Concrete Cut are a label that first came to my attention with their fourth release, from Sentel, a chiptuney chunk of UK-funky indebted strangeness that sounded like Ikonika on Mars. It was a good enough release to warrant keeping eyes on the label, and since then they’ve released the gorgeous ambient/dub/garage experiments of ptr1, the post-rock drama of Shoju, the hollow drums of Tom Encore, and the Shackleton-indebted dread tones of Rhythm Baboon. With releases (notably their debut) from Liquid Molly, they’ve even dipped their toes into the straight-up dubstep stakes (indeed, you can download a Concrete Cut allstars remix package of the first Liquid Molly remix for free).
So yeah, they’re a good label. So good, I’m willing to overlook the fact that they’re a digital-only label (give it time). But what is it that makes them stand out? Well, they’re based in Warsaw, Poland. All of those artists mentioned above are Polish. While it’s not as if Poland is some barren, unknown frontier, it’s not the first place any of us look for experimental and groundbreaking dance music -- and if you do, then kudos. But there’s really no reason for such discrimination, and thankfully the internet is doing its job in knocking down geographical barriers. Home to the well-respected Unsound Festival and an increasing number of prominent UK and German DJs, the Polish club seem appears as vibrant as ever, at least as much as someone who lives in Vancouver can see and understand.
Taking a survey of the label’s output so far, one begins to realize there’s a vibrant spectrum of music coming out of Berlin’s oft-ignored Eastern neighbour, a localized hub of talent that seems unfairly ignored despite the constant upwelling of talent in a manner that reminds me a lot of my hometown of Vancouver. While there are some obvious moments of debt to UK originators, each producer puts their own idiosyncratic spin on these sounds -- personally I can’t recommend the work of Sentel or ptr1 more, and their releases on Concrete Cut are 2010 highlights. The overall impression of the label’s output is of a scene that’s arguably more experimental in sectors now ignored by those other, more visible local scenes: just check the way Sentel incorporate UK funky ideas into their music when UK funky arguably lies at its least influential back in its homeland. It’s that mixture of incorporating trends and discarding the actual trendiness that makes Concrete Cut so inspiring: these artists just sound like they’re doing whatever they want, and they do it consummately well. Concrete Cut might be a digital-only label relatively green behind the ears, but it suffers from none of (what I call) the SoundCloud syndrome of shitty drums, cheesy pads and bad vocal samples.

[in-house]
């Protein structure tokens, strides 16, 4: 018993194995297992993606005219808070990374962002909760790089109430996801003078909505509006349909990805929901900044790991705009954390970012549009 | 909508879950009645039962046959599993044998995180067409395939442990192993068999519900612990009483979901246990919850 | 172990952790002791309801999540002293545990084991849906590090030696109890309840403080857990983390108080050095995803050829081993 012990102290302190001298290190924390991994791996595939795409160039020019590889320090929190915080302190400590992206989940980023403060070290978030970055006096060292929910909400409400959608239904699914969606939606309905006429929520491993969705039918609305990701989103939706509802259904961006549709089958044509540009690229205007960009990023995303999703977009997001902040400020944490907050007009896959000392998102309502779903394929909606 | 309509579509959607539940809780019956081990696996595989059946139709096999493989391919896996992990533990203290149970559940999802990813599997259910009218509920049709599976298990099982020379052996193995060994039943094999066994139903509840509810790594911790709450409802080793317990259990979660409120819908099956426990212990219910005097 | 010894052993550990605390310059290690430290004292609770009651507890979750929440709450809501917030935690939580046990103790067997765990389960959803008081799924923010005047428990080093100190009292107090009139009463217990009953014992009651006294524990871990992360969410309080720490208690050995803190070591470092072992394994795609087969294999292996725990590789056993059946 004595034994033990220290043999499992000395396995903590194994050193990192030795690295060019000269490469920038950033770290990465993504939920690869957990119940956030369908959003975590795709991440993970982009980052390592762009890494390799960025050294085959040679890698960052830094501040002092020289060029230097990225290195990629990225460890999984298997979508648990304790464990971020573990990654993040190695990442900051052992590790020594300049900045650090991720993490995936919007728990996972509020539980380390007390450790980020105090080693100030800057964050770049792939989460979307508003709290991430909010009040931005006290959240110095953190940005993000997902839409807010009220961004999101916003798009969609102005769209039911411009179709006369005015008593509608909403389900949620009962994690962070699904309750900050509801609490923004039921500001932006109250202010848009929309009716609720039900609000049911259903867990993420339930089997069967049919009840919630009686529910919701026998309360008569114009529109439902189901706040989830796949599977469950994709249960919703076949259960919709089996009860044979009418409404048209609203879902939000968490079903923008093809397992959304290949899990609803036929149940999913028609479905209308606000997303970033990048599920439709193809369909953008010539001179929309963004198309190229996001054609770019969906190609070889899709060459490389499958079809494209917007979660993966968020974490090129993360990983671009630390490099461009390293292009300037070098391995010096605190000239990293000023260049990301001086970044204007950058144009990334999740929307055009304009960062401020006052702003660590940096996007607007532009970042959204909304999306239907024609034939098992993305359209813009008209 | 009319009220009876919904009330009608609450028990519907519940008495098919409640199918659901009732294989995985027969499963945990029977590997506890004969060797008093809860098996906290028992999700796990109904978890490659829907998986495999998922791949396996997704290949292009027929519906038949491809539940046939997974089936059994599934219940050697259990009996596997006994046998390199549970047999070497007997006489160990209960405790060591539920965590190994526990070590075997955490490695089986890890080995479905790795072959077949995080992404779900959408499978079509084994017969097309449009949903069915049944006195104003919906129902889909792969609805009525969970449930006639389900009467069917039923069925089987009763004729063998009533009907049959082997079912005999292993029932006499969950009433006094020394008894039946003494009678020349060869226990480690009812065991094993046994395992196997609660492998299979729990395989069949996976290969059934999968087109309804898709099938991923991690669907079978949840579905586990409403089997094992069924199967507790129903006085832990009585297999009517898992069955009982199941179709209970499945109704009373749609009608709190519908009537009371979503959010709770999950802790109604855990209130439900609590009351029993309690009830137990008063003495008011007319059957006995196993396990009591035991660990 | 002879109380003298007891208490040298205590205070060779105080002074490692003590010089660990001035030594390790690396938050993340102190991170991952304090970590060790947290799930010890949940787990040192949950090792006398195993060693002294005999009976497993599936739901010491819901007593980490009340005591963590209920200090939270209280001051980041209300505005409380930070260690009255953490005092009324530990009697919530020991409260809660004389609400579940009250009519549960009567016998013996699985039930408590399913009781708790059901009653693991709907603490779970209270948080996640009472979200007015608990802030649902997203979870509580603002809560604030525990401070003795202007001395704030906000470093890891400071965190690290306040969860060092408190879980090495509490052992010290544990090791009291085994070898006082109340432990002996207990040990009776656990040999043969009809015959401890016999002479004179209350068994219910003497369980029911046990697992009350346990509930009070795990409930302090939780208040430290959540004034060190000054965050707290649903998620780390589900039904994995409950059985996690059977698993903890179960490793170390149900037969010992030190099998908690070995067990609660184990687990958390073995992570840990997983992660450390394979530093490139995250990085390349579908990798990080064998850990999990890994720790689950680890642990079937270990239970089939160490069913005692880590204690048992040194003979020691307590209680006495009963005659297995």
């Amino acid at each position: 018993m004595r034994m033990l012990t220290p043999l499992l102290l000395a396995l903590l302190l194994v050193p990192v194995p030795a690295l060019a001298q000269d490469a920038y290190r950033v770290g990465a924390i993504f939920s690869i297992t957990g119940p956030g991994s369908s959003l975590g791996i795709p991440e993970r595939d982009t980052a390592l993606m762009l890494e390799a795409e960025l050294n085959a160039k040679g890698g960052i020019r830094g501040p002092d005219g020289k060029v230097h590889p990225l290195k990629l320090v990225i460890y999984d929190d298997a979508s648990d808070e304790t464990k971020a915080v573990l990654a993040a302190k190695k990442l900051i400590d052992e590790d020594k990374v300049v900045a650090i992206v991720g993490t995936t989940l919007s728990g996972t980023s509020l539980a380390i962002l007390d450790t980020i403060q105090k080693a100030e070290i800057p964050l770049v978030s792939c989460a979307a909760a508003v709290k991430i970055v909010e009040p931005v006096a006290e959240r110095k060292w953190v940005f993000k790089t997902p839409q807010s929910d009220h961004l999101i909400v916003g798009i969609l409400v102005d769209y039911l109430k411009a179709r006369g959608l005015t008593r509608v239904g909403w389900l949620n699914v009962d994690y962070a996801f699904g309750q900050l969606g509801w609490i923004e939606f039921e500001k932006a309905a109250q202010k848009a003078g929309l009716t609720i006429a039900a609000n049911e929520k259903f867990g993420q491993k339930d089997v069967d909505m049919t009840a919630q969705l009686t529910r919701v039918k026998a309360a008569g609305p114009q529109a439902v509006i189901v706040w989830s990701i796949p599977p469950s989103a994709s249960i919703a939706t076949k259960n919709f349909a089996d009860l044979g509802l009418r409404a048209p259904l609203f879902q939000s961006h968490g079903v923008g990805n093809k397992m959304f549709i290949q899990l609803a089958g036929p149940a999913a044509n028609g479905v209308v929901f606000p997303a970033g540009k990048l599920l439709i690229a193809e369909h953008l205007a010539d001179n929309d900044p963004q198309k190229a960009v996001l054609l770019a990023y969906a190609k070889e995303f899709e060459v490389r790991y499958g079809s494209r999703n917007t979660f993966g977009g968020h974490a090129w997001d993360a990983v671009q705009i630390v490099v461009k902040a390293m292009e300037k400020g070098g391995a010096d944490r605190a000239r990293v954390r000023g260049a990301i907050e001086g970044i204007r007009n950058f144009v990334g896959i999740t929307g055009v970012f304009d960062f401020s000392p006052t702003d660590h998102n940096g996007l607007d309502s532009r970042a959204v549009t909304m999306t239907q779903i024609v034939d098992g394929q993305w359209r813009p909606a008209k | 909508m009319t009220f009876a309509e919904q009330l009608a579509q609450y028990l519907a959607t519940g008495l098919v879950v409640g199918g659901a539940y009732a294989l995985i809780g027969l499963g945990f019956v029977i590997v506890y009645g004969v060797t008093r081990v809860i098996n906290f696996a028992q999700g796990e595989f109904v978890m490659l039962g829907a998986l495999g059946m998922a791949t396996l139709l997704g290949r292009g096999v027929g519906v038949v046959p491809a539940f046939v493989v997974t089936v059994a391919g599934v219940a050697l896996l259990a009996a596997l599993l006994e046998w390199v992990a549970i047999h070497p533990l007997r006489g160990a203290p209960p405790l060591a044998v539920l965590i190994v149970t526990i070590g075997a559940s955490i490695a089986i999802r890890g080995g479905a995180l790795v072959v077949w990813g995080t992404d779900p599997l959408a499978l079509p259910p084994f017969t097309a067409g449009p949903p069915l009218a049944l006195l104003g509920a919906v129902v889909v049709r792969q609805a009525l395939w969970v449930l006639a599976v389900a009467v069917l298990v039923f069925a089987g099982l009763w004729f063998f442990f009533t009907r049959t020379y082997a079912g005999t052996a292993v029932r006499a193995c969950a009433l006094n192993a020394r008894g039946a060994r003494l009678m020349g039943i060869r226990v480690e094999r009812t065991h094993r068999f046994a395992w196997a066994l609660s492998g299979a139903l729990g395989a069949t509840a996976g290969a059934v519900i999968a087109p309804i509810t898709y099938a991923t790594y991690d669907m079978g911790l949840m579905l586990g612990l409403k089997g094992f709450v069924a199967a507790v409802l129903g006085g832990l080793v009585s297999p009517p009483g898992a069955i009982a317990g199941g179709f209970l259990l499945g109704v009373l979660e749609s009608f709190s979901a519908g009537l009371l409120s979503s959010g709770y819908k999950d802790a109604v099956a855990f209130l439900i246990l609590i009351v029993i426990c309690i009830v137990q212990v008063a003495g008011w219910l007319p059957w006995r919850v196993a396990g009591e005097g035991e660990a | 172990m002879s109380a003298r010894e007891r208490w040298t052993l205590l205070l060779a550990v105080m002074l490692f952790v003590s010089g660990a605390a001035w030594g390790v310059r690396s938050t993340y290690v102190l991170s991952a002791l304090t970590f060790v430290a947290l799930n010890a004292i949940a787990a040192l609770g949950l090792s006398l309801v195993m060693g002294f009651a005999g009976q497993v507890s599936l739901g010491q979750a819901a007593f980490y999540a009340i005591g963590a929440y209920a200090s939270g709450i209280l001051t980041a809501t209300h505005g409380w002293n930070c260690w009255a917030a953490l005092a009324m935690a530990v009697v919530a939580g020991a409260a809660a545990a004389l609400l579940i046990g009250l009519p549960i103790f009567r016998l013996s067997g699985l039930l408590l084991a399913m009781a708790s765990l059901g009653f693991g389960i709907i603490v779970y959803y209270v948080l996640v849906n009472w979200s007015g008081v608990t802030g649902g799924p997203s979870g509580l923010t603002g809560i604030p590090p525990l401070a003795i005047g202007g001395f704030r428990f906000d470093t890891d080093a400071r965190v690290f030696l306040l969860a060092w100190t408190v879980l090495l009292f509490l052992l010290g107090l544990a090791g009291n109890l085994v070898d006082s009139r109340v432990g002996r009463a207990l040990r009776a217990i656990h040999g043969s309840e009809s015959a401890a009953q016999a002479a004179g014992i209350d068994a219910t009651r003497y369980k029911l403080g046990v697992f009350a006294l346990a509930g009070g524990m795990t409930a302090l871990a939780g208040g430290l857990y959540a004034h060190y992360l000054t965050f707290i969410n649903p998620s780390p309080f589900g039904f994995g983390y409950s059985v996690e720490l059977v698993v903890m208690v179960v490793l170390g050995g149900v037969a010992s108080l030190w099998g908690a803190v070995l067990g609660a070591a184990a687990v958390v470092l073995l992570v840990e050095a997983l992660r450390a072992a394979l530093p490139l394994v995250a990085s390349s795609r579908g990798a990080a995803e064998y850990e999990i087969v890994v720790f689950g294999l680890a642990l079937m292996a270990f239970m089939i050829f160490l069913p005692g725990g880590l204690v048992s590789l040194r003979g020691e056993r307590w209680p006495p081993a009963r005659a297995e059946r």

Because I was intrigued by the label’s obviously hefty store of talent, and wanted to learn more about this burgeoning Polish scene (there admittedly isn’t a lot of (English) writing about it on the internet that isn’t by yours truly), I got in touch with label head Dana Dramowicz for an in-depth interview discussing the label and the scene in Warsaw and larger Poland. If that wasn’t enough, Dramowicz has provided Futureproofing with an exclusive all-Polish mix spanning music both signed to Concrete Cut and other labels, and it’s one hell of a ride showcasing not only the unpredictable grab-bag that is the Polish beat scene but the uniformly high production values and execution. It doesn’t sound like the work of a bunch of relative unknowns, and with any luck, the lot of them won’t be relative unknowns for much longer.